Wednesday, March 30, 2011

Frummer Than God

I recently received an invitation to a family wedding. The invitation was unremarkable, except for one interesting coincidence: both of the bride’s grandfathers had married women named “rayuso.”

The recent practice of omitting women’s names is ostensibly because printing a woman’s name is untznius. Yet even if we take it as a given that tznius is a legitimate concern, this practice makes no sense.

1) In regards to this particular case, it seems that it would be far more tznius to write “Mr. and Mrs. Smith” than it is to write “Mr. Smith and his beloved.”

2) The stated rationale of tznius rules is to avoid anything erotic. It follows that anything avoided due to tznius concerns is (at least somewhat) erotic. I find it hard to believe that even the most sex-crazed guy would find the name of a grandmother printed on a wedding invitation arousing. Yet it seems there are people in the Chareidi world who believe that even mentioning a woman by name is erotic. (Either that, or they never thought through the implications.) Which brings us to:

3) There are women’s names all through tanach. Here is a community that sincerely believes that God wrote every word in the Torah. God clearly thought there was no problem with referring to women by name. And yet, they have the chutzpah to try to be FRUMMER THAN GOD!

Go figure.


  1. G, I don't think it's a matter of tznius; after all the Kallah's name is speeled out, no?

    I suspect it's simply that the grandmother's individuality is just not important. (Shelo Asani Isha)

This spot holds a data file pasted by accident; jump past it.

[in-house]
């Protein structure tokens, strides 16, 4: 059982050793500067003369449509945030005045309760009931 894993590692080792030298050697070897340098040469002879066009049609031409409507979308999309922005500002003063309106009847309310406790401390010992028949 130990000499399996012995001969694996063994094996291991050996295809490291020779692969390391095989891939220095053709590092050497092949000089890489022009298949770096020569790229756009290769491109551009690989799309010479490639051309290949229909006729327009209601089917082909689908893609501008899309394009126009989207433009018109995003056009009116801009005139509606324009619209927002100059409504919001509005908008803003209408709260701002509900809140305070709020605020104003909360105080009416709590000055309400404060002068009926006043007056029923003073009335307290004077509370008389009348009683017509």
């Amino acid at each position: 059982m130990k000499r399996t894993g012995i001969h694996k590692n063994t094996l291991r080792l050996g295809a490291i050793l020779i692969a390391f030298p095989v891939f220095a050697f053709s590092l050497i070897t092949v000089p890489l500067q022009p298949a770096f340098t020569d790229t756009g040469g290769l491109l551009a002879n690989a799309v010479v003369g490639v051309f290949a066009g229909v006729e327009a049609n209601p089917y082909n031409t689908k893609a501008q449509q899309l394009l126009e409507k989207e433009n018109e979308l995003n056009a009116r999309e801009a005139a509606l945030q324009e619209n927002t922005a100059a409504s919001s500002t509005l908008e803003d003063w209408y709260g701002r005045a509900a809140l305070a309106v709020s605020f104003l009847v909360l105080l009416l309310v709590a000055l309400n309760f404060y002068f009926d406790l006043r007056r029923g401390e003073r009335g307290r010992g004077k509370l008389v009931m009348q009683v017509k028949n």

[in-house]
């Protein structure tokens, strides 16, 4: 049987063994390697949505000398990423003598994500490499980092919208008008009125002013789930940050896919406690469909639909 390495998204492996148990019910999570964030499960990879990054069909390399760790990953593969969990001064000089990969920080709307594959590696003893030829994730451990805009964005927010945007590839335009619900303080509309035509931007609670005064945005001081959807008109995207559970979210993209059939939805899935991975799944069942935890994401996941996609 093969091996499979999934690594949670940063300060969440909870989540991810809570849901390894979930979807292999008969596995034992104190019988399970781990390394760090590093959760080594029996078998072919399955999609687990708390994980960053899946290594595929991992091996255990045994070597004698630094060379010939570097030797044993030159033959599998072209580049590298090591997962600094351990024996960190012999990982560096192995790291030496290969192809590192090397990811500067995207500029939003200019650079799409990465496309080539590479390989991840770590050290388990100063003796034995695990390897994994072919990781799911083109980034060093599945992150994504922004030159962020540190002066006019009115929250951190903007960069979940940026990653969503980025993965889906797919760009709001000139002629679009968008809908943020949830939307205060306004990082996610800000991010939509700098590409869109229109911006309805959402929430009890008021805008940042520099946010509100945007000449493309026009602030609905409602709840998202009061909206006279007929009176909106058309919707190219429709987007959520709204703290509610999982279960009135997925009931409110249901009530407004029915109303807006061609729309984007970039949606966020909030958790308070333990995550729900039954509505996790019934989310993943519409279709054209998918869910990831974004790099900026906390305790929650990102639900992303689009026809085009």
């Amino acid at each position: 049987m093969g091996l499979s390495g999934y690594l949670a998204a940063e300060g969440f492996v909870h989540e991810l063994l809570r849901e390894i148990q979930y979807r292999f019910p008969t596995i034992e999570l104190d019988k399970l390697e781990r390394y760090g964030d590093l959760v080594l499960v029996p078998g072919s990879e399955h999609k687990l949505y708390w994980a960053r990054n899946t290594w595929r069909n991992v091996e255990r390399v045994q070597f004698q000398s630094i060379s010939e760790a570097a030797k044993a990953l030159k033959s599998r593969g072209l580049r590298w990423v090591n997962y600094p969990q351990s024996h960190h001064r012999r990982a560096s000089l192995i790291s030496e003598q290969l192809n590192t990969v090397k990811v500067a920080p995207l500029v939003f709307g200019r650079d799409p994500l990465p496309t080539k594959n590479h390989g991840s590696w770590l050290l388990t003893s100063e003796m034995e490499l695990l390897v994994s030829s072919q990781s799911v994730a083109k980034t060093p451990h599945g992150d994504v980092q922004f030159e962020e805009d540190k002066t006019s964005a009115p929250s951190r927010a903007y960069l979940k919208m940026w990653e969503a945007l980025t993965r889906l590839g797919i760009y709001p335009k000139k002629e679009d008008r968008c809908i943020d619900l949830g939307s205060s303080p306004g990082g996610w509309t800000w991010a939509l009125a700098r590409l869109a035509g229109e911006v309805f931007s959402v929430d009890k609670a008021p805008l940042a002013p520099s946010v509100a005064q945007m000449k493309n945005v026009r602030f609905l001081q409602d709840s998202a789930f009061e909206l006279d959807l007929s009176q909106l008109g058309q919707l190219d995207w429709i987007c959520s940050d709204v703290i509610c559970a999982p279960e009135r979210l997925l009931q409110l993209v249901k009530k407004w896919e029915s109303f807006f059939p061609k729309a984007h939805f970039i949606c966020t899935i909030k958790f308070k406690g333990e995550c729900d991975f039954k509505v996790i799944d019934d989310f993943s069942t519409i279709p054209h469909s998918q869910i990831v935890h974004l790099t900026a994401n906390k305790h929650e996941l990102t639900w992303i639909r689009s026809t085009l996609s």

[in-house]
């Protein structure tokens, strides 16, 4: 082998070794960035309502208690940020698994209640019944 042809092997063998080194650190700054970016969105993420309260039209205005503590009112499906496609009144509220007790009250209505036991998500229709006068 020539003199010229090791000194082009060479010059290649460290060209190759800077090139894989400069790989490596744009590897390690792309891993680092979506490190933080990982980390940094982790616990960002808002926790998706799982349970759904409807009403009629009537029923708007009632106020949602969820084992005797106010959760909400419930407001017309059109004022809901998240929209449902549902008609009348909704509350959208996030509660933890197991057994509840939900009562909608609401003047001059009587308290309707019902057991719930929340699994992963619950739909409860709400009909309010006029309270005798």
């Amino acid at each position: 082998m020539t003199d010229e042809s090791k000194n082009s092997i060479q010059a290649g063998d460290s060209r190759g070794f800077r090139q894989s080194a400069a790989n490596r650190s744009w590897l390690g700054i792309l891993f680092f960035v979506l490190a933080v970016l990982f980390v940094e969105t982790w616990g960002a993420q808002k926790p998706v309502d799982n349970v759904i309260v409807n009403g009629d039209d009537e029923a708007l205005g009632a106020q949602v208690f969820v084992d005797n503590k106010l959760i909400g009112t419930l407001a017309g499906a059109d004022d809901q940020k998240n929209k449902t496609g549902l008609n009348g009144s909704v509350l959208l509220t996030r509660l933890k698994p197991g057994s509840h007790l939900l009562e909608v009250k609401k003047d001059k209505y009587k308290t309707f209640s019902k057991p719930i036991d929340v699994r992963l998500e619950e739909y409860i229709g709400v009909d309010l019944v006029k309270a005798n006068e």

2. I asked the Chosson's father about it. Apparently one set of the Kallah’s grandparents objected to having the grandmother’s name written out, so they used “rayuso” for both grandmothers to make it look even.

    You make a good point. The kallah’s name is always on the invitation. So why are women’s names so conspicuously absent in most other publications? Are they subsumed in their husband’s identity?

    Also, what about my first point?

  3. Your point about the Torah is rather telling, but, I suspect that if God were to try to write such a sleazy, sex-filled novel today, it'd be a miracle if He ever got an aliyah.

  4. It rubs me the wrong way, but how is it even a little different from "Mr. and Mrs. Smith?" It's just a stiff, archaic convention.

  5. S., in terms of writing the woman’s name or not, it’s no different. The difference is the image it creates. I think “Mr. and Mrs.” and “Mr. Smith v’ishto” would be equivalent. “Beloved” conjures up romance, something that is (by yeshivish standards) definitely not tznius.